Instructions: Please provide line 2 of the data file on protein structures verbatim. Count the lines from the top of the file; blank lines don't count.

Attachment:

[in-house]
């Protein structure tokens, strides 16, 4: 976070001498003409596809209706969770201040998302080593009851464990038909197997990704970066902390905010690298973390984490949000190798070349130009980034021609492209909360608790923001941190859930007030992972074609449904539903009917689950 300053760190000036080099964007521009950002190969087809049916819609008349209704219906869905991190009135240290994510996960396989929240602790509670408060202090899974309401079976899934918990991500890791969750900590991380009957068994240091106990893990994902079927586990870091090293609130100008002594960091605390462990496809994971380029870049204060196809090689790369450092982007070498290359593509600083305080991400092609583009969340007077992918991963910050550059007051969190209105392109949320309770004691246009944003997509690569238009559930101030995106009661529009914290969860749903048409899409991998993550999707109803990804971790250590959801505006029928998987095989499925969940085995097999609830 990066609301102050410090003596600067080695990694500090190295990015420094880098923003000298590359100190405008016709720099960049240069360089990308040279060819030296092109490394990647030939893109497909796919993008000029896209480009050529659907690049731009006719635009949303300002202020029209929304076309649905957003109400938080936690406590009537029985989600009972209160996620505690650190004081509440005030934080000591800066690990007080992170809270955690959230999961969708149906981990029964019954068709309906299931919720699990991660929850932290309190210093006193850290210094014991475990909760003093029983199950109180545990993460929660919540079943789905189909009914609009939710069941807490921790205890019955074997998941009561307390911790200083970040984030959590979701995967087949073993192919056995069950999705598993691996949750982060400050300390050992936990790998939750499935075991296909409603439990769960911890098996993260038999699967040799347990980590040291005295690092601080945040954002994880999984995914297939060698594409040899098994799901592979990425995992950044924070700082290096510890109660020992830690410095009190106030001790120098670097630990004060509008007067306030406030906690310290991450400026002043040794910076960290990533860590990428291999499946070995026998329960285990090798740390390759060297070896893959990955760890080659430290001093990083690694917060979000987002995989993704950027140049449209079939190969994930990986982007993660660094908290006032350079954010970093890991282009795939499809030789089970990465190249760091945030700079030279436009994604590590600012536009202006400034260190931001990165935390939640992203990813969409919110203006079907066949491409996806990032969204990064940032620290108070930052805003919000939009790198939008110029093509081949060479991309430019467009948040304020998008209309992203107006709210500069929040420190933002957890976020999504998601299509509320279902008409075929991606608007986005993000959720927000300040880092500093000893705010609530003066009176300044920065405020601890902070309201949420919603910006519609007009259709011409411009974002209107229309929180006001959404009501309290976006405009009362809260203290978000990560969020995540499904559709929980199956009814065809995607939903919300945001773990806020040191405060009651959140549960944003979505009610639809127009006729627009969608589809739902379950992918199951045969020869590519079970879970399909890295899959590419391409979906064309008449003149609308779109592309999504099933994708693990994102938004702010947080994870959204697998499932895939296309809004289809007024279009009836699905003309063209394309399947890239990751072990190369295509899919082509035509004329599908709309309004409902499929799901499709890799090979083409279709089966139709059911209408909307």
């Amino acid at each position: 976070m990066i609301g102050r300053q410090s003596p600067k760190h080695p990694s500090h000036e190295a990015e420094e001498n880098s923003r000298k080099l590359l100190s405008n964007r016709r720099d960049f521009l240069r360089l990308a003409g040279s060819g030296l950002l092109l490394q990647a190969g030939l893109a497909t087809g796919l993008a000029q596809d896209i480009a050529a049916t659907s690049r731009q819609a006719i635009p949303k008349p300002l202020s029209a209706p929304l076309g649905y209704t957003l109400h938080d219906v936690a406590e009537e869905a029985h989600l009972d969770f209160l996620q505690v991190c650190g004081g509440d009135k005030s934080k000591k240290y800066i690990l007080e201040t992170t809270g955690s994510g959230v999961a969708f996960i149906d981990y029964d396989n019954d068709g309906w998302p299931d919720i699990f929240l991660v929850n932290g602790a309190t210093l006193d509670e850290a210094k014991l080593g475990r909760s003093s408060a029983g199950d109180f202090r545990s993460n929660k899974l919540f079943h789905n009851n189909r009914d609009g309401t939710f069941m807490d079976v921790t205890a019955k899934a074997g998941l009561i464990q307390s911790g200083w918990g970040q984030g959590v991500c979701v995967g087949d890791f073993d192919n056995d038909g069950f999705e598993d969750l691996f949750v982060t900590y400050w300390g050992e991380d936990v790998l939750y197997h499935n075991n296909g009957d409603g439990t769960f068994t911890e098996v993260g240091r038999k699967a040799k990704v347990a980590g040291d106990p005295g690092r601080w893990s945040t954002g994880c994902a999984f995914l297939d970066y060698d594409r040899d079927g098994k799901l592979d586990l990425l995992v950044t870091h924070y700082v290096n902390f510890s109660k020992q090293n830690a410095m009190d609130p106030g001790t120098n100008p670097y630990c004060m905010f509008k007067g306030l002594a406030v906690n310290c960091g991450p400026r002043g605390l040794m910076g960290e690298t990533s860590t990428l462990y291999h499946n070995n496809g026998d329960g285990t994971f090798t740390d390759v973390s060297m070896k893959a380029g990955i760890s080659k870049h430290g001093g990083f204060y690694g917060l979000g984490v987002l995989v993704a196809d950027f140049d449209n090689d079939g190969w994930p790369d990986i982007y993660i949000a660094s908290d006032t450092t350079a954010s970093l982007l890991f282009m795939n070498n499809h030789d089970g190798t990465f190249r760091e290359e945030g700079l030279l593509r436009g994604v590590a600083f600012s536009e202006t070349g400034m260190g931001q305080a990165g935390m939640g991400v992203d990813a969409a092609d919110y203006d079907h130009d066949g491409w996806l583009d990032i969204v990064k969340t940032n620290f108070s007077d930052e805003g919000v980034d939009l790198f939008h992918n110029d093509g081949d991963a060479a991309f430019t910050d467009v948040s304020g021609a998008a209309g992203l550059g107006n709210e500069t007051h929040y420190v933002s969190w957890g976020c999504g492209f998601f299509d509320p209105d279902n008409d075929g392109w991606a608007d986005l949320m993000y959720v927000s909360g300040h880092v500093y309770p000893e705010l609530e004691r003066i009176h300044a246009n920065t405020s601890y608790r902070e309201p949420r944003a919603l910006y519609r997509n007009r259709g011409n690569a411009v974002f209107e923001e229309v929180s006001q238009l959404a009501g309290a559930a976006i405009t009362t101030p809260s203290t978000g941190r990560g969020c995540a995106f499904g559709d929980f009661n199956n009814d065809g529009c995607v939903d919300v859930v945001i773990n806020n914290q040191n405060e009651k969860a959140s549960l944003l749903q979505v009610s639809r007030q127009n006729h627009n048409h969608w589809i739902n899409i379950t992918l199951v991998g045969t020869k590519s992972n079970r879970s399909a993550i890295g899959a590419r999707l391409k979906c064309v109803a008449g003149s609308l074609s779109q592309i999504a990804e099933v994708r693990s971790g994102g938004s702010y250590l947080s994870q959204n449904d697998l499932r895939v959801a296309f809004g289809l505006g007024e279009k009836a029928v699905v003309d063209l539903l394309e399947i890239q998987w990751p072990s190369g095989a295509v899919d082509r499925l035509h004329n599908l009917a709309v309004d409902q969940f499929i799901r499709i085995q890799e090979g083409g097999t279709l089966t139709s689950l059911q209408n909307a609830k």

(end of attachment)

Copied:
């Protein structure tokens, strides 16, 4: 976070001498003409596809209706969770201040998302080593009851464990038909197997990704970066902390905010690298973390984490949000190798070349130009980034021609492209909360608790923001941190859930007030992972074609449904539903009917689950 300053760190000036080099964007521009950002190969087809049916819609008349209704219906869905991190009135240290994510996960396989929240602790509670408060202090899974309401079976899934918990991500890791969750900590991380009957068994240091106990893990994902079927586990870091090293609130100008002594960091605390462990496809994971380029870049204060196809090689790369450092982007070498290359593509600083305080991400092609583009969340007077992918991963910050550059007051969190209105392109949320309770004691246009944003997509690569238009559930101030995106009661529009914290969860749903048409899409991998993550999707109803990804971790250590959801505006029928998987095989499925969940085995097999609830 990066609301102050410090003596600067080695990694500090190295990015420094880098923003000298590359100190405008016709720099960049240069360089990308040279060819030296092109490394990647030939893109497909796919993008000029896209480009050529659907690049731009006719635009949303300002202020029209929304076309649905957003109400938080936690406590009537029985989600009972209160996620505690650190004081509440005030934080000591800066690990007080992170809270955690959230999961969708149906981990029964019954068709309906299931919720699990991660929850932290309190210093006193850290210094014991475990909760003093029983199950109180545990993460929660919540079943789905189909009914609009939710069941807490921790205890019955074997998941009561307390911790200083970040984030959590979701995967087949073993192919056995069950999705598993691996949750982060400050300390050992936990790998939750499935075991296909409603439990769960911890098996993260038999699967040799347990980590040291005295690092601080945040954002994880999984995914297939060698594409040899098994799901592979990425995992950044924070700082290096510890109660020992830690410095009190106030001790120098670097630990004060509008007067306030406030906690310290991450400026002043040794910076960290990533860590990428291999499946070995026998329960285990090798740390390759060297070896893959990955760890080659430290001093990083690694917060979000987002995989993704950027140049449209079939190969994930990986982007993660660094908290006032350079954010970093890991282009795939499809030789089970990465190249760091945030700079030279436009994604590590600012536009202006400034260190931001990165935390939640992203990813969409919110203006079907066949491409996806990032969204990064940032620290108070930052805003919000939009790198939008110029093509081949060479991309430019467009948040304020998008209309992203107006709210500069929040420190933002957890976020999504998601299509509320279902008409075929991606608007986005993000959720927000300040880092500093000893705010609530003066009176300044920065405020601890902070309201949420919603910006519609007009259709011409411009974002209107229309929180006001959404009501309290976006405009009362809260203290978000990560969020995540499904559709929980199956009814065809995607939903919300945001773990806020040191405060009651959140549960944003979505009610639809127009006729627009969608589809739902379950992918199951045969020869590519079970879970399909890295899959590419391409979906064309008449003149609308779109592309999504099933994708693990994102938004702010947080994870959204697998499932895939296309809004289809007024279009009836699905003309063209394309399947890239990751072990190369295509899919082509035509004329599908709309309004409902499929799901499709890799090979083409279709089966139709059911209408909307």